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Sidney Carne Wolff '62

Distinguished Achievement

Sidney Carne Wolff '62Sidney Carne Wolff is a “starblazer,” the first woman to serve as director of a major U.S. observatory and to have led the construction of six premier telescopes. She also is the founding editor of Astronomy Education Review. In addition, Wolff’s research on stellar atmospheres and the evolution, formation, and composition of stars (particularly A-type stars) is internationally recognized.

After earning a BA magna cum laude from Carleton as a Phi Beta Kappa, Sigma Xi astronomy major, Wolff completed a PhD in astronomy in 1966 at the University of California–Berkeley. Carleton awarded her an honorary doctor of science degree in 1985.

Since 2008 Wolff has been president of the Large Synoptic Survey Telescope Corporation; from 2001–2008 she was an astronomer with the National Optical Astronomy Observatories (NOAO). Having begun her professional career as a research associate at Lick Observatory in 1966, Wolff rose to be the associate director of the Institute for Astronomy at the University of Hawaii (1976 1984) before moving into a series of directorships (Kitt Peak National Observatory, 1984–1987; Gemini Project, 1992–1994; and NOAO, 1987–2001). Her tenure as director of NOAO marked the first time a woman had directed a major U.S. observatory.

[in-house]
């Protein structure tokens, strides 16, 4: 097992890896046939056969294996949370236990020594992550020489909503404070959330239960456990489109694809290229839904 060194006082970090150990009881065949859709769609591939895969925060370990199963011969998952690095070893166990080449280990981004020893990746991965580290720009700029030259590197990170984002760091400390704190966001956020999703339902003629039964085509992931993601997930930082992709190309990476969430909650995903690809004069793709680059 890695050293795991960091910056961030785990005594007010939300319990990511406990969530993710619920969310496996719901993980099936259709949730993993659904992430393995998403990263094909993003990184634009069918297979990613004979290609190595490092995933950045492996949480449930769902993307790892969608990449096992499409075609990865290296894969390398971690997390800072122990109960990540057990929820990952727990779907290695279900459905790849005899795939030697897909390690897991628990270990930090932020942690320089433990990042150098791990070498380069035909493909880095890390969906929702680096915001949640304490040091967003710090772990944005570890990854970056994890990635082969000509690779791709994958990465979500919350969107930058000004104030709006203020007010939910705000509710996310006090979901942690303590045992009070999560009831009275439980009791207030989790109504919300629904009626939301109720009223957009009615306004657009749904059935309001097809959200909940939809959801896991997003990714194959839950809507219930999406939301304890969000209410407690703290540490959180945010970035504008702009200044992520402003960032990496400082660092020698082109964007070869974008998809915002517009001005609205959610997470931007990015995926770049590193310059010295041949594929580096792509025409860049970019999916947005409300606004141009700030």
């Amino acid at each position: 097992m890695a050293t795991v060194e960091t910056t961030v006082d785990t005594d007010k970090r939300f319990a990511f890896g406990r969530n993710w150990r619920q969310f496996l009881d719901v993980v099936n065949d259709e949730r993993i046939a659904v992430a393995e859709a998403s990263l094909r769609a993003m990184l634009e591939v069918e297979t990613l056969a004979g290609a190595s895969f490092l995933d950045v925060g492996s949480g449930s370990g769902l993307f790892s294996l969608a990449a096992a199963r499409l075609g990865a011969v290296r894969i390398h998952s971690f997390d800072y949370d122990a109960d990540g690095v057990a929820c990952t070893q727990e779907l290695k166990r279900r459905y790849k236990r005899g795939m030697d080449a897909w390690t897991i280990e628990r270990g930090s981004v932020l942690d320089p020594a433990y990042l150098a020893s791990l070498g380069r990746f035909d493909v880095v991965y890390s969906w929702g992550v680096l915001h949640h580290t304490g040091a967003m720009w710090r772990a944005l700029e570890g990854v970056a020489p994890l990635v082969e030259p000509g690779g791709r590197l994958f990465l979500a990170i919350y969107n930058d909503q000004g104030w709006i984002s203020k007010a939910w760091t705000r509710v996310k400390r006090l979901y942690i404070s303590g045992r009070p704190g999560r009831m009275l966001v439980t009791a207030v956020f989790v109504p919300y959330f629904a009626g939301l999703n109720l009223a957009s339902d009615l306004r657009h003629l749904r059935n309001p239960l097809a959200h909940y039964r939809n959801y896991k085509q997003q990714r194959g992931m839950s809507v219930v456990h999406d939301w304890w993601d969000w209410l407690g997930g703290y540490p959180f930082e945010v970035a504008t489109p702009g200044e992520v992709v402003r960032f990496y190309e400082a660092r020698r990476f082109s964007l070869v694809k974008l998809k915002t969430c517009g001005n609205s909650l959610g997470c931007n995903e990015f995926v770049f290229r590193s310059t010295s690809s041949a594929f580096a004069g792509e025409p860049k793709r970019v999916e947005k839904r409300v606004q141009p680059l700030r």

Wolff was president of the American Astronomical Society from 1992–1994 and of the Astronomical Society of the Pacific from 1984–1986, among other leadership positions she has held with both organizations. She has served the National Research Council (NCR) in many capacities since 1981, including as chair of the task group addressing the usefulness and availability of NASA’s space mission data in 2002.

Co-author of two widely used introductory level astronomy textbooks— Abell’s Exploration of the Universe (1995) and Voyages Through the Universe (2003)— Wolff also has written more than 200 refereed scientific contributions.

Wolff received the American Astronomical Society Education Prize in 2006 and the Meritorious Public Service Award from the National Science Foundation in 1994. In February 2010 a vista point in Chile was dedicated as Vista Sidney Wolff as a tribute to her leadership in construction of the SOAR and Gemini telescopes in the Andes.

Wolff has served on Carleton’s Board of Trustees since 1989; she also was a member of Carleton’s Presidential Search Committee in 2001 and served on her class’s 50th reunion planning committee. She and her husband, Richard J. Wolff ’62, live in Tucson, Arizona.

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